I Learned Reflection: Week #1

Upon reading Alfred North Whitehead’s Essay “The Aims of Education (1929)” this past week, I found myself in hearty agreement with him on many points.  I think I was initially predisposed to him since he was trained as a mathematician.  Two of his observations are particularly resonant, namely:  his “two educational commandments”, and his plea to make instruction vibrant.  Let me briefly describe these points and explain why I find them especially relevant as I pursue endorsements in math and science.

Whitehead’s commandments to “not teach too many subjects” and within that limited set to “teach thoroughly”, fly in the face of current jam-packed and superficial lesson plans.  As I read this almost 80-year-old essay, I imagined that I was reading a contemporary newspaper article decrying the massive amount of information which today’s students must wade through with little creativity in the presentation.  I recalled some of my own favorite teachers, who were beloved precisely because they believed that “the child should experience the joy of discovery.”  I realized that the teacher I aspire to be is the one that Whitehead describes, taking time to present a few topics well.

In the latter half of his essay Whitehead elaborates on what he considers education that is living and not inert.  Well-presented topics allow the learner to utilize them in real life applications.  As a student of physics I recall the laboratory exercises with much more clarity than the lectures.  So I was very sympathetic to Whitehead’s description of teaching geometry by getting the learners to develop their own map of a field or section of the city.  I long to be a science teacher who utilizes hands-on exercises knowing that “the best education is to be found in gaining the utmost information from the simplest apparatus.”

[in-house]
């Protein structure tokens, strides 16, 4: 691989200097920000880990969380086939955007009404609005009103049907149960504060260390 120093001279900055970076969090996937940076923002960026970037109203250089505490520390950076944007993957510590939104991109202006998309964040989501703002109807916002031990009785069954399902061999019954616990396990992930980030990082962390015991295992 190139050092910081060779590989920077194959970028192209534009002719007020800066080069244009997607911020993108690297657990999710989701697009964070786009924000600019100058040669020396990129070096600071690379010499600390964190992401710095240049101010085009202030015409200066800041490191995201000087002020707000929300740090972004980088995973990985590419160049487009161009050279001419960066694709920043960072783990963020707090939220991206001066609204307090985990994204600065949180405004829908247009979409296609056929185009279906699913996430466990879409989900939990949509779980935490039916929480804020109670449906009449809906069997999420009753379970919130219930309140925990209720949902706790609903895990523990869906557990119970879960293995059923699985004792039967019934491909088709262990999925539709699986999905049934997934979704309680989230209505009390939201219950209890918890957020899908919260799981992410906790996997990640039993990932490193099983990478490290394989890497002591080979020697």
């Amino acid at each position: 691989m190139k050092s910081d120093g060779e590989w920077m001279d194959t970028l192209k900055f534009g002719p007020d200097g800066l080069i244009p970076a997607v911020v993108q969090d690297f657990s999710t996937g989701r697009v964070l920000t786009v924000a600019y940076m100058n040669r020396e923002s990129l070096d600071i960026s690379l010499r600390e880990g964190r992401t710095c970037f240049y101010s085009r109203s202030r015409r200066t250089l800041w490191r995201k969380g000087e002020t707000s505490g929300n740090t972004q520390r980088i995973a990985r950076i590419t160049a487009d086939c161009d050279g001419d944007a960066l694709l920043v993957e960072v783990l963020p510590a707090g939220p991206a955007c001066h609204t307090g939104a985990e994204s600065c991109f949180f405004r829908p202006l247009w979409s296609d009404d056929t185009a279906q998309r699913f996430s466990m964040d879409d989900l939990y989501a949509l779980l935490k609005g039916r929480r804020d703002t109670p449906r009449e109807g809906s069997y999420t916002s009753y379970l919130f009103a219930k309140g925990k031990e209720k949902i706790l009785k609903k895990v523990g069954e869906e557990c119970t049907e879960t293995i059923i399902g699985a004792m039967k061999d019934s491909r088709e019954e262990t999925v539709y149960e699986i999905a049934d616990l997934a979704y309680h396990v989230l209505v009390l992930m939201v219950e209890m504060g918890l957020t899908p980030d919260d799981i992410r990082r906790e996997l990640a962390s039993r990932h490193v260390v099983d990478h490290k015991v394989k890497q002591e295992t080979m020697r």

Thus I feel I have newfound friend in Alfred North Whitehead, who in this essay crystallized some of my own thinking about teaching a few subjects and teaching them in a compelling way.

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